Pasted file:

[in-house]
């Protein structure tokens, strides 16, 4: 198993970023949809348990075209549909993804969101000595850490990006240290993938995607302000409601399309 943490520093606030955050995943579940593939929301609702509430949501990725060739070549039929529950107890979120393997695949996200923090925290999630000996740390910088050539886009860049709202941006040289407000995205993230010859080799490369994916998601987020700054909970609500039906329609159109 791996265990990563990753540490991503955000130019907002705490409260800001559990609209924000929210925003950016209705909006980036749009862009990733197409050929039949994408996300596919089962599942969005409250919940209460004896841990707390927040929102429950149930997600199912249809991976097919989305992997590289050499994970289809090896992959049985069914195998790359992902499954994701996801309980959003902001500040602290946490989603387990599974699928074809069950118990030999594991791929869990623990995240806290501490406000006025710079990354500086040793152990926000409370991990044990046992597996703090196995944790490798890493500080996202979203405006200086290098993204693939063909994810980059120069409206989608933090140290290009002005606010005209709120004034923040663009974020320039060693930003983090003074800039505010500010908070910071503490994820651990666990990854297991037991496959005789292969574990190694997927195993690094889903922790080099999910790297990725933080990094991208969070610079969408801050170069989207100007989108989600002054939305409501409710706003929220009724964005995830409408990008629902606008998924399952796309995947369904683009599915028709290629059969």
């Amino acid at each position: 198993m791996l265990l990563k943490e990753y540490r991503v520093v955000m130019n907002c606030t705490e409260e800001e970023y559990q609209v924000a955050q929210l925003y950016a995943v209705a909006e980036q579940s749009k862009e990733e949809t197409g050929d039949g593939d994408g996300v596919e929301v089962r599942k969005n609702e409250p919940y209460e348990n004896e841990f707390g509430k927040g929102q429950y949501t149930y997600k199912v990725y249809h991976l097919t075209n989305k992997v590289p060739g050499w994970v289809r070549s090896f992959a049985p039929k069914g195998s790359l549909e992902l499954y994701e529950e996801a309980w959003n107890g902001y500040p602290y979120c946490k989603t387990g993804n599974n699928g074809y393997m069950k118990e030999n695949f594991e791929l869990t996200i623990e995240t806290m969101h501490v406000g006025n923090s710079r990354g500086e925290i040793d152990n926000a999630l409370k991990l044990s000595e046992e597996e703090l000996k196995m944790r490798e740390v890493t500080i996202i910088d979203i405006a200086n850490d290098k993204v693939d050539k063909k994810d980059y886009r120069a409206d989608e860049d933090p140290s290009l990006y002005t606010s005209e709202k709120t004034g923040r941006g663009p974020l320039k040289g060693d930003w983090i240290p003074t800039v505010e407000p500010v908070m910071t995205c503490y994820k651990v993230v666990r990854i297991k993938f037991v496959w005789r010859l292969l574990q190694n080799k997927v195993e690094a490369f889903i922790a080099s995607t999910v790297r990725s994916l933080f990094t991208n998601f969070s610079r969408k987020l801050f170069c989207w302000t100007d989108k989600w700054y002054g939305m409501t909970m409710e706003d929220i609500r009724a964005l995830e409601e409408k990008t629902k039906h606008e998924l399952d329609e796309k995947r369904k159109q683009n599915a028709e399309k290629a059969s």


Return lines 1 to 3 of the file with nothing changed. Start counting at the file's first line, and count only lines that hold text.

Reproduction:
[in-house]
């Protein structure tokens, strides 16, 4: 198993970023949809348990075209549909993804969101000595850490990006240290993938995607302000409601399309 943490520093606030955050995943579940593939929301609702509430949501990725060739070549039929529950107890979120393997695949996200923090925290999630000996740390910088050539886009860049709202941006040289407000995205993230010859080799490369994916998601987020700054909970609500039906329609159109 791996265990990563990753540490991503955000130019907002705490409260800001559990609209924000929210925003950016209705909006980036749009862009990733197409050929039949994408996300596919089962599942969005409250919940209460004896841990707390927040929102429950149930997600199912249809991976097919989305992997590289050499994970289809090896992959049985069914195998790359992902499954994701996801309980959003902001500040602290946490989603387990599974699928074809069950118990030999594991791929869990623990995240806290501490406000006025710079990354500086040793152990926000409370991990044990046992597996703090196995944790490798890493500080996202979203405006200086290098993204693939063909994810980059120069409206989608933090140290290009002005606010005209709120004034923040663009974020320039060693930003983090003074800039505010500010908070910071503490994820651990666990990854297991037991496959005789292969574990190694997927195993690094889903922790080099999910790297990725933080990094991208969070610079969408801050170069989207100007989108989600002054939305409501409710706003929220009724964005995830409408990008629902606008998924399952796309995947369904683009599915028709290629059969």
């Amino acid at each position: 198993m791996l265990l990563k943490e990753y540490r991503v520093v955000m130019n907002c606030t705490e409260e800001e970023y559990q609209v924000a955050q929210l925003y950016a995943v209705a909006e980036q579940s749009k862009e990733e949809t197409g050929d039949g593939d994408g996300v596919e929301v089962r599942k969005n609702e409250p919940y209460e348990n004896e841990f707390g509430k927040g929102q429950y949501t149930y997600k199912v990725y249809h991976l097919t075209n989305k992997v590289p060739g050499w994970v289809r070549s090896f992959a049985p039929k069914g195998s790359l549909e992902l499954y994701e529950e996801a309980w959003n107890g902001y500040p602290y979120c946490k989603t387990g993804n599974n699928g074809y393997m069950k118990e030999n695949f594991e791929l869990t996200i623990e995240t806290m969101h501490v406000g006025n923090s710079r990354g500086e925290i040793d152990n926000a999630l409370k991990l044990s000595e046992e597996e703090l000996k196995m944790r490798e740390v890493t500080i996202i910088d979203i405006a200086n850490d290098k993204v693939d050539k063909k994810d980059y886009r120069a409206d989608e860049d933090p140290s290009l990006y002005t606010s005209e709202k709120t004034g923040r941006g663009p974020l320039k040289g060693d930003w983090i240290p003074t800039v505010e407000p500010v908070m910071t995205c503490y994820k651990v993230v666990r990854i297991k993938f037991v496959w005789r010859l292969l574990q190694n080799k997927v195993e690094a490369f889903i922790a080099s995607t999910v790297r990725s994916l933080f990094t991208n998601f969070s610079r969408k987020l801050f170069c989207w302000t100007d989108k989600w700054y002054g939305m409501t909970m409710e706003d929220i609500r009724a964005l995830e409601e409408k990008t629902k039906h606008e998924l399952d329609e796309k995947r369904k159109q683009n599915a028709e399309k290629a059969s």